Ocean County has been reimbursed $95,895,917 by 17 municipalities and the federal government for its debris removal efforts it undertook in the wake of Superstorm Sandy, the result of a mountain of paperwork and nearly two years of money trickling in dollar by dollar.
“We are, essentially, now made whole,” Freeholder John P. Bartlett said at the freeholder board’s meeting Tuesday. “It was an awesome undertaking on the financial end of it, with FEMA, to get paid back.”
In the first days after the storm struck on Oct. 29, 2012, Bartlett and fellow freeholder Gerry P. Little met with Gov. Chris Christie, where they say the governor offered the county government the opportunity to piggyback on a state debris removal contract. The county, in turn, offered to manage debris cleanup to all of its municipalities. The county then fronted the money for the cleanup, managed the paperwork for FEMA reimbursement purposes, and collected the remaining balance from the 17 municipalities – including Brick – that participated.
All of the municipalities complied with the county’s recent payment deadline, Bartlett said, and the federal government ultimately came through with its 90 percent reimbursement of the costs.
For the freeholders, the success of the reimbursement effort is being seen as vindication. The freeholder board faced intense media scrutiny, primarily from the Newark Star-Ledger, for piggybacking on the state contract with debris cleanup manager AshBritt Inc.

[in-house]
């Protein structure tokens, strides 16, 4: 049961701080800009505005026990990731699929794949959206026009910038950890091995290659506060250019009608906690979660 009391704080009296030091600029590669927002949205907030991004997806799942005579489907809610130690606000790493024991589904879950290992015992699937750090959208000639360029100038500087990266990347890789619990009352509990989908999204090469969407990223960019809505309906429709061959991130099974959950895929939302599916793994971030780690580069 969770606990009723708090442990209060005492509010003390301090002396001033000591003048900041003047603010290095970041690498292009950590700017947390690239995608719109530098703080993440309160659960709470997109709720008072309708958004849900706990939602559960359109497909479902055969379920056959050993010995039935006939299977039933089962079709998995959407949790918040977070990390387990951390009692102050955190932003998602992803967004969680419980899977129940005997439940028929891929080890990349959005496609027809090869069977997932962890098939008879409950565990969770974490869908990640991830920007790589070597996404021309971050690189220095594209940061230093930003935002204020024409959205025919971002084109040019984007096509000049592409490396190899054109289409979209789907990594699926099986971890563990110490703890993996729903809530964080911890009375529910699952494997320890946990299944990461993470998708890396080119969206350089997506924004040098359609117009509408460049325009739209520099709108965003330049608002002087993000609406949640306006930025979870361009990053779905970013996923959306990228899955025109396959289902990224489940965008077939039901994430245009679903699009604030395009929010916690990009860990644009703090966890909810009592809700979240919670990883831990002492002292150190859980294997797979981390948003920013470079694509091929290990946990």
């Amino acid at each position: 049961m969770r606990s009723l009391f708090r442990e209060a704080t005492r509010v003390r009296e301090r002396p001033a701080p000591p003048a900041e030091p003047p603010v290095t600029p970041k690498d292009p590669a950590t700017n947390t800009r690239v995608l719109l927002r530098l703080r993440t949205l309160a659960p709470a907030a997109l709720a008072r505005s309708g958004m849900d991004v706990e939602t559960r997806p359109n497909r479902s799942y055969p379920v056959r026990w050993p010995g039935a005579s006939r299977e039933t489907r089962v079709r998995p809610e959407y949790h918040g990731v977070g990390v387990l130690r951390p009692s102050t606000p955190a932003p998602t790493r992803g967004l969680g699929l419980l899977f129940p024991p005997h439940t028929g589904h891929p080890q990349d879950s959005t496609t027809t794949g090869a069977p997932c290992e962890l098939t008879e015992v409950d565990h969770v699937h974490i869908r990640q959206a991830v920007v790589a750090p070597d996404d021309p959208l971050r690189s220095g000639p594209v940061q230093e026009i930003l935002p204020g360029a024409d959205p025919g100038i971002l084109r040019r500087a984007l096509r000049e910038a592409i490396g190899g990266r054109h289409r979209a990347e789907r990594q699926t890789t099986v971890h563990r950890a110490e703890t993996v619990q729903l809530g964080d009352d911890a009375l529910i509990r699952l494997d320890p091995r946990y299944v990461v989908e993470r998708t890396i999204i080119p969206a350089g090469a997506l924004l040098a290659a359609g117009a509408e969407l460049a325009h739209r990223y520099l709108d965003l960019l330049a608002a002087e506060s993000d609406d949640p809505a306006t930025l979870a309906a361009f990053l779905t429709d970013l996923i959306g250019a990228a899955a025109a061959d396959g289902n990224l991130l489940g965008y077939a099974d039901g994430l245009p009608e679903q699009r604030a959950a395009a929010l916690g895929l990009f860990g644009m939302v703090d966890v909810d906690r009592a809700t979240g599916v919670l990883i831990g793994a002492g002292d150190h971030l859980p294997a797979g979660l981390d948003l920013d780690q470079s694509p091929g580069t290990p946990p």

The newspaper had similarly scrutinized Christie’s decision to award the emergency contract to AshBritt, a firm known for its political donations to both Republicans and Democrats, without a bid process. The firm also was criticized for hiring influential political figures, including Ocean County Republican Chairman George Gilmore, as consultants. Administration officials have maintained AshBritt not only was the most capable firm to handle the debris removal, but the cleanup effort would have been hampered for months if an emergency contract was not granted and a lengthy public bidding process occurred.
“Two North Jersey newspapers came in here and said, ‘you won’t get reimbursed, the federal government doesn’t recognize piggyback contracts,'” recalled Bartlett.
“We’ll see if they print a retraction,” Freeholder James Lacey said with a smile.
The $95,895,917 reimbursement represents all the money the county is owed by the municipalities and FEMA, except for a $458,000 holdback the federal agency still owes. Bartlett said he expects the holdback will ultimately be returned.